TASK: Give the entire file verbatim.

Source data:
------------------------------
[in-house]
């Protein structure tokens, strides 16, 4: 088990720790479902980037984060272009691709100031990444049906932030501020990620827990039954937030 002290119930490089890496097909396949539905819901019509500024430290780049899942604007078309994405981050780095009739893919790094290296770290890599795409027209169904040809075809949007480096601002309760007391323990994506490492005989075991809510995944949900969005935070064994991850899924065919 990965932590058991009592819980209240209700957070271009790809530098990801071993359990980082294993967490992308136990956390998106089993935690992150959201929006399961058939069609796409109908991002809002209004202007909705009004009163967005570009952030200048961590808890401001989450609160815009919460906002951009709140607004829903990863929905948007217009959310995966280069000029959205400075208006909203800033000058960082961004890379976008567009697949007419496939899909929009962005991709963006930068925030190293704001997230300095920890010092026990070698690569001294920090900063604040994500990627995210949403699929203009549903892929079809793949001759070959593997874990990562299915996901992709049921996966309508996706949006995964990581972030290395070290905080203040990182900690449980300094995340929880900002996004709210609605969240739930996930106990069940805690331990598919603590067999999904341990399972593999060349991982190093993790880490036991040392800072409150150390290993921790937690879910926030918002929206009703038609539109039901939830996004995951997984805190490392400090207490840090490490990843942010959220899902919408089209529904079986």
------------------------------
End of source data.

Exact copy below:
[in-house]
């Protein structure tokens, strides 16, 4: 088990720790479902980037984060272009691709100031990444049906932030501020990620827990039954937030 002290119930490089890496097909396949539905819901019509500024430290780049899942604007078309994405981050780095009739893919790094290296770290890599795409027209169904040809075809949007480096601002309760007391323990994506490492005989075991809510995944949900969005935070064994991850899924065919 990965932590058991009592819980209240209700957070271009790809530098990801071993359990980082294993967490992308136990956390998106089993935690992150959201929006399961058939069609796409109908991002809002209004202007909705009004009163967005570009952030200048961590808890401001989450609160815009919460906002951009709140607004829903990863929905948007217009959310995966280069000029959205400075208006909203800033000058960082961004890379976008567009697949007419496939899909929009962005991709963006930068925030190293704001997230300095920890010092026990070698690569001294920090900063604040994500990627995210949403699929203009549903892929079809793949001759070959593997874990990562299915996901992709049921996966309508996706949006995964990581972030290395070290905080203040990182900690449980300094995340929880900002996004709210609605969240739930996930106990069940805690331990598919603590067999999904341990399972593999060349991982190093993790880490036991040392800072409150150390290993921790937690879910926030918002929206009703038609539109039901939830996004995951997984805190490392400090207490840090490490990843942010959220899902919408089209529904079986």